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on March 26, 2005
The Locust have finally stopped being noisy for cute's sake. This is by far their most serious and focused recording. A lot of longtime Locust fans might not appreciate this new, much more experimental direction.

The album only two tracks, both of them around 5 minutes long, and instead of being an aural barrage from start to finish, the music actually slows down at points. It's downright ambient at times. Also new is the inclusion of real singing, which all four of the band members pull off quite well.

It seems like they're finally living up to their potential.
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metal mind music to rearrange the neurons in your head and eviscerate your soul. You've gotta see this stuff live to fully appreciate the mayhem. They come in to pulverize and leave you bristling with energy. A fine swarm indeed.
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on October 8, 2005
These are some of the longest and thoughtful songs put together by these men. When I say this I am not joking. I believe this is a special gift from this foursome which usually only gives us seconds to grasp the song. Now we have minutes. Some awesome sounds that come with the extended time. Wild, crazy and, cool. I love it.
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on July 19, 2005
Oftimes, a reviewer will set up a dichotomy for the fans of a band: "You'll either love them or hate them." they'll say, and because most folks love some rules to throw around with conviction, this cry is taken up.

But this is not the case. I neither loved nor hated The Locust. For the duration of my relationship to their music, I always viewed them as a drug dealing friend: A cool guy to bring to parties, but I never wanted to turn my back on him.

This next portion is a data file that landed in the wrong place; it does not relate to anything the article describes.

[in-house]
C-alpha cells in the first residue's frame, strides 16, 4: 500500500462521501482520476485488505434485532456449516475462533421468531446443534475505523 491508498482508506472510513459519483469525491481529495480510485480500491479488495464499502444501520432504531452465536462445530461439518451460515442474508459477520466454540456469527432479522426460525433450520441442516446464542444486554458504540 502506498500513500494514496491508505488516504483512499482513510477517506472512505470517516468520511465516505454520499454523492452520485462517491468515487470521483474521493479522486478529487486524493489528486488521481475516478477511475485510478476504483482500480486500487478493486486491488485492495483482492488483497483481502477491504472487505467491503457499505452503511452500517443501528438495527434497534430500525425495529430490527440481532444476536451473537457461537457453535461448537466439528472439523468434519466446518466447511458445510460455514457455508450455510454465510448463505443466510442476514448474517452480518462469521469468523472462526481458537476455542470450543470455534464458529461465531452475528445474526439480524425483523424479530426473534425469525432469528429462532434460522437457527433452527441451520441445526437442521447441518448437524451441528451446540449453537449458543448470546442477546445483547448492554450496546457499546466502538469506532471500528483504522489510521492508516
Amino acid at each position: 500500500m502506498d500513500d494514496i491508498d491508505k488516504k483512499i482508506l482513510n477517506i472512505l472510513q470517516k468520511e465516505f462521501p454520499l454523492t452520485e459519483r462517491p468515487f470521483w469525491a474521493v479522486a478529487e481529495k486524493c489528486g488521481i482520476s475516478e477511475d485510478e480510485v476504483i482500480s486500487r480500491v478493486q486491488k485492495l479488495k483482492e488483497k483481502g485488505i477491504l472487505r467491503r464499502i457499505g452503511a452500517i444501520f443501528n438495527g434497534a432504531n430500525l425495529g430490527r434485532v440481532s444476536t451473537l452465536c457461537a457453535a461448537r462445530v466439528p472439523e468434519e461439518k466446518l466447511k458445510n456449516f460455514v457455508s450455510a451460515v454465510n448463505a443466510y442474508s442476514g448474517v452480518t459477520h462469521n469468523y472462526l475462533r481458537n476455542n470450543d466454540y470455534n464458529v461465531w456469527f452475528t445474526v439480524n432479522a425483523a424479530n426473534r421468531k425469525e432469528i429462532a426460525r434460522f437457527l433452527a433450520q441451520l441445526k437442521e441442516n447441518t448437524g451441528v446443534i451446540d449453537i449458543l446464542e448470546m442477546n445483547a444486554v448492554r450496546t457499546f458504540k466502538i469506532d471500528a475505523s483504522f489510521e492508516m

Alas, I made that mistake with SAFETY SECOND, BODY LAST. I turned my back, and the house party that is my appreciation for music lost its mind, wound up in some dank club in the heart of a bloody metropolis, the concrete walls seeping decay, the morals and physics of the world assidiously warped faster than the switch from "Armless and Overactive" to "Who's Handling the Population Paste."

What changed? Why has this plague, that once festered externally found a way into my blackened innards to gnaw a way to my heart?

The music once pressed in on me with claustrophobic ferocity, and existed as this unrelenting wall. On PLAGUE SOUNDSCAPES, The Locust was at the listener with the gusto of starving Hyenas, scratching away with riffs and apocalyptic keyboard acrobatics that seared and gouged with no breathing space, like the thirty-second blasts called "songs" were really long drawn out epics, but nobody would wait their turn for their various solos.

In SAFETY SECOND, BODY LAST, there IS that breathing room, as frenzied spasms give way to jarring atmospherics. And, somehow, those gasps do little to instil hope in the listener for any palatability of the music, more like a glimpse of hope as one is drawn back for an instant to catch their breath in a spray and then plunged back into a bathtub filled with cheap beer, mescaline and blood.